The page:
Proper business planning is pivotal to your success as a business owner. According to the Small Business Administration (SBA), 20% of new businesses fail within the first year and half of all businesses fail within five years. There are many reasons why businesses fail, but two reasons, in particular, are often the culprit; lack of funding or working capital and ineffective business planning. And the truth is, these two reasons often depend on one another.
Business plans are comprehensive documents that outline the company, its goals, and its plans for revenue growth. While business plans help business owners summarize their mission and markets, business plans are primarily used to help secure funding from lending institutions (like banks) and investors. Without a proper, well-written business plan, securing much-needed funding to help a business grow is virtually impossible.
Yet many entrepreneurs skip or rush this step for a variety of reasons. Mainly, they don’t believe it’s necessary during the early stages and consider business plan development more of a formality than a necessity. However, many investors and banks are able to make first impressions based on business plans and use these documents to rationalize their decision to fund or not fund you.
Getting started with a business plan can be intimidating, but with the right steps, you can have your business plan ready in no time. Here’s how you can create a business plan for your startup:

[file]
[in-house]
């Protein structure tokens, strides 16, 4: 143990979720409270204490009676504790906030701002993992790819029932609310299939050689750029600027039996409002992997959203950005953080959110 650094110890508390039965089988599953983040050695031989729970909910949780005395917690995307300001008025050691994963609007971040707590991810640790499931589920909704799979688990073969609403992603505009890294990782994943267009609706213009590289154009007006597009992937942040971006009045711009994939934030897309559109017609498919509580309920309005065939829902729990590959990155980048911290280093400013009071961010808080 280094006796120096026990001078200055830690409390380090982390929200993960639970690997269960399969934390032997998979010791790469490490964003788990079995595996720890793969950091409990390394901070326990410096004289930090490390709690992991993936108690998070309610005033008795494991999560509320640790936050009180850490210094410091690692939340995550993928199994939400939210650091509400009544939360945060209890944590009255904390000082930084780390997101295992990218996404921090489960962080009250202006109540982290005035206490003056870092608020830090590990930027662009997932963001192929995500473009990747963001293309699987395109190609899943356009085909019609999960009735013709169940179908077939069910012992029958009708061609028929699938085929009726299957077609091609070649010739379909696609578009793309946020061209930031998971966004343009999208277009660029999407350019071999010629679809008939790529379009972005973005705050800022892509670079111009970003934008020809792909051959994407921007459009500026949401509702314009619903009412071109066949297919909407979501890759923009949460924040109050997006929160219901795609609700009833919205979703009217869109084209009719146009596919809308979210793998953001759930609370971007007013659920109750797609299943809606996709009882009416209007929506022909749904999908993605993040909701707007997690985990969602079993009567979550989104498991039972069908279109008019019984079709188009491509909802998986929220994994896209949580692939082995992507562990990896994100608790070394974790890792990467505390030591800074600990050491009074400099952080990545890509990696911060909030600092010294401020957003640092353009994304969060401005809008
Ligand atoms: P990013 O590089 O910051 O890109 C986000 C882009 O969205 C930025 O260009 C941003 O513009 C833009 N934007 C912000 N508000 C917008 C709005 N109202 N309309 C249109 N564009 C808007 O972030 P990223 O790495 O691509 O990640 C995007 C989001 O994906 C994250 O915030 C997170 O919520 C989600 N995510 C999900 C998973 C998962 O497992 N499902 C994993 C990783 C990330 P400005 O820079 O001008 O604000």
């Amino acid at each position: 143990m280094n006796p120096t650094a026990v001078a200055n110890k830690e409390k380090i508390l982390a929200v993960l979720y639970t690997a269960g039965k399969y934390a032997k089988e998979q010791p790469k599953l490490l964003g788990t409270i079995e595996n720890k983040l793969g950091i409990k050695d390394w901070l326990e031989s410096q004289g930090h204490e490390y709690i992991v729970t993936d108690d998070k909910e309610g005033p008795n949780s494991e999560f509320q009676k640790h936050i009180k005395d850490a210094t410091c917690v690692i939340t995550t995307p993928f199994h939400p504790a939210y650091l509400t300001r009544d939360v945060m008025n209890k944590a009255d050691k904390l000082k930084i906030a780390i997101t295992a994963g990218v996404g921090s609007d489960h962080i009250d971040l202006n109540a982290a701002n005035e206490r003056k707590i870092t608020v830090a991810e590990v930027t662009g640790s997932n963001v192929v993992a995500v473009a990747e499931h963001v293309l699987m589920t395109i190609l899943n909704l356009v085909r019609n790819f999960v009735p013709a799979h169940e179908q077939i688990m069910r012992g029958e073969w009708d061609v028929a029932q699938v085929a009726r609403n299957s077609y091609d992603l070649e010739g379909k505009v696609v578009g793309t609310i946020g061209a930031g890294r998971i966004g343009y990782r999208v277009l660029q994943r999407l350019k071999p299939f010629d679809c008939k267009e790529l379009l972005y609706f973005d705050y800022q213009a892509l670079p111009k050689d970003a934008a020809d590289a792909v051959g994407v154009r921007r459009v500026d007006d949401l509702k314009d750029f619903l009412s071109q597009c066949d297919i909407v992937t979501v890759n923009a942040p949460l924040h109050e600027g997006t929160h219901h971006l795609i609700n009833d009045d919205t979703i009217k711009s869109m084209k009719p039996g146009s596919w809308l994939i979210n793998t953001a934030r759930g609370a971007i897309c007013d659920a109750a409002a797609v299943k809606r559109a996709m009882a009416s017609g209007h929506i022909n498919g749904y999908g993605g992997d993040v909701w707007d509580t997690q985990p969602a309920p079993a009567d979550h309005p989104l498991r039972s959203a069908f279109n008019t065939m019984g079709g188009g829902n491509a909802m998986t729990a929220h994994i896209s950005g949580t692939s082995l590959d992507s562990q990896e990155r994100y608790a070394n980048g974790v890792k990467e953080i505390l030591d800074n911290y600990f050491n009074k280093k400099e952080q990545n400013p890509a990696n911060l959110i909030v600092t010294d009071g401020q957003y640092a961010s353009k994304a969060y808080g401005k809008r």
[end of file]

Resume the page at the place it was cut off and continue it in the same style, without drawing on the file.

Analyze Existing Business Plans
There are dozens of sample business plans available on the Web and you should analyze several of them before you take the next steps. Before you begin starting a plan of your own, take a notebook and jot down what you see. What do different business plan samples have in common? What stands out to you? How do a business plan samples in the same industry differentiate from one another and what makes one better than the other?
By assessing existing business plans with a critical mind, you're giving yourself a crash course in business plan writing and creation. Armed with insight into what a real business plan looks like, you’ll feel more confident as you move towards writing a business plan of your own.
While studying different business plan examples, put yourself in the shoes of an investor. Would you invest in this company? Why or why not?
Download Business Plan Template(s)
Just like business plan examples, there are many business plan templates to choose from. Business plan templates offer a great starting point for entrepreneurs who lack experience in business plan development. Once you have a template, you’ve already gotten one of the most difficult elements out of the way and are equipped with proper building blocks.
Most business plan templates follow the format and structure that investors are accustomed to. A standard business plan includes the following sections:
- Executive summary
- Company analysis
- Industry or market analysis
- Analysis of customers
- Competitive analysis
- Marketing plan
- Operations strategy
- Management team
- Financial plan
Lastly, try to find business plan templates that cater to your industry. For example, if you’re opening a local coffee shop, you should conduct a Google search for coffee shop business plans. You can use the included text as inspiration and modify it to align with your company. This helps streamline the writing process; essentially, you’re simply swapping out text from Sample Coffee Shop with text about your own coffee shop.